- Lifting weights using machines, dumbbells, or weight cuffs.
- Working with resistance bands.
- Using your own bodyweight as resistance (e.g., push-ups, sit ups).
- Heavy gardening (e.g., digging, shoveling).
- Some group exercise classes.
- Muscle strengthening exercise videos
Balance activities. Many older adults and some adults with arthritis and other chronic diseases may be prone to falling. If you are worried about falling or are at risk of falling, you should include activities that improve balance at least 3 days per week as part of your activity plan. Balance activities can be part of your aerobic or your muscle strengthening activities. Examples of activities that improve balance include the following
- Tai Chi.
- Backward walking, side stepping, heel and toe walking.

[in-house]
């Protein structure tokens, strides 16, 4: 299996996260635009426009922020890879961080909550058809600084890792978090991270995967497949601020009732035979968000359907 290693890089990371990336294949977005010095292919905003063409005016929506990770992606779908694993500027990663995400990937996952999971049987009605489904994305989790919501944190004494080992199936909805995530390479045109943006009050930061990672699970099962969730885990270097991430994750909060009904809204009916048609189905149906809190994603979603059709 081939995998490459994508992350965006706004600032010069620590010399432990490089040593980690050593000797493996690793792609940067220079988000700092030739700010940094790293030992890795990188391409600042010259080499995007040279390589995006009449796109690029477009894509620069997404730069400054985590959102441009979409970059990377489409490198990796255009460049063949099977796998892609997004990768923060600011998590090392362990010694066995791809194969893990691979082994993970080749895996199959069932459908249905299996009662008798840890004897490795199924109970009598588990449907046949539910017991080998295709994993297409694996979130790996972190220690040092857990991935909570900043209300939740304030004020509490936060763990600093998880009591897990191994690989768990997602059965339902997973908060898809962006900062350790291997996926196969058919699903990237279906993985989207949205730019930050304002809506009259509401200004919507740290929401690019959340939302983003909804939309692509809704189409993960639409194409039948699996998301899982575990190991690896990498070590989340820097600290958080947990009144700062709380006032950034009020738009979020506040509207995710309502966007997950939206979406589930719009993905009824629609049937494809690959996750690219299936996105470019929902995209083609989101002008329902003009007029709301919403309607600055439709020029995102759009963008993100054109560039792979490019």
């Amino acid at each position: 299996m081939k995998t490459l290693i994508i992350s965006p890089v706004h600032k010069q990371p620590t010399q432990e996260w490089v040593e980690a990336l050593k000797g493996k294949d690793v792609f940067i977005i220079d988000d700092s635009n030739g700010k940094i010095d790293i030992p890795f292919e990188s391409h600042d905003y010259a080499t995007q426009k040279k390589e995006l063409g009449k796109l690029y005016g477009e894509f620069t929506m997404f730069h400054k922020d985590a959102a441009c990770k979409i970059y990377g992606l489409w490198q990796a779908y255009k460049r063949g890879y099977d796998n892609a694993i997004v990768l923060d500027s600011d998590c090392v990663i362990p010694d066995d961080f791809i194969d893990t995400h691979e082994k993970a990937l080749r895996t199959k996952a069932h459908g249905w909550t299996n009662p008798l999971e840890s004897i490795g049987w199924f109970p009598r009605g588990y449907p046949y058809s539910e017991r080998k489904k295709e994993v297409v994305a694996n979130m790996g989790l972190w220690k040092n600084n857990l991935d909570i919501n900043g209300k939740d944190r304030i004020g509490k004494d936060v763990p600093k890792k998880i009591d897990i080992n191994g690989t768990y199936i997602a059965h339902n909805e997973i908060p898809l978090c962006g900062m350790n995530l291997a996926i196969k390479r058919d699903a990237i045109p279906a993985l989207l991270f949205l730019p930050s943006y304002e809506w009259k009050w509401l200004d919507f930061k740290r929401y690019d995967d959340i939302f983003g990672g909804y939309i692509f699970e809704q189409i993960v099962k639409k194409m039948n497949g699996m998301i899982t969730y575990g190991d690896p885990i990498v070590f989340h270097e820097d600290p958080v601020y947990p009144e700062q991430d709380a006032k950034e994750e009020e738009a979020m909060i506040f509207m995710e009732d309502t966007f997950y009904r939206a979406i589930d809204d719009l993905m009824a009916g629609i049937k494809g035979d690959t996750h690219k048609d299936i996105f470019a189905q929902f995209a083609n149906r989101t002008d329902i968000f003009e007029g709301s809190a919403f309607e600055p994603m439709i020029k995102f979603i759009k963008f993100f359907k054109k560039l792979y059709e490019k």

- Standing on 1 foot.
- Some group exercise classes.
Additional Recommendations for People with Arthritis
Stay flexible. In addition to the activities recommended above, flexibility exercises are also important. Many people with arthritis have joint stiffness that makes daily tasks such as bathing and fixing meals difficult. Doing daily flexibility exercises for all upper (e.g., neck, shoulder, elbow, wrist, and finger) and lower (e.g., low back, hip, knee, ankle, and toes) joints of the body helps maintain essential range of motion.
If you have arthritis, you should follow either the Active Adult or Active Older Adult recommendations, whichever meets your personal health goals and matches your abilities. You should do this activity in addition to your usual daily activity. You may notice that the recommended amount and type of activity are the same for the Active Adult and Active Older Adult except for the additional recommendation to include activities that promote balance. Read some additional details for the Active Older Adult below: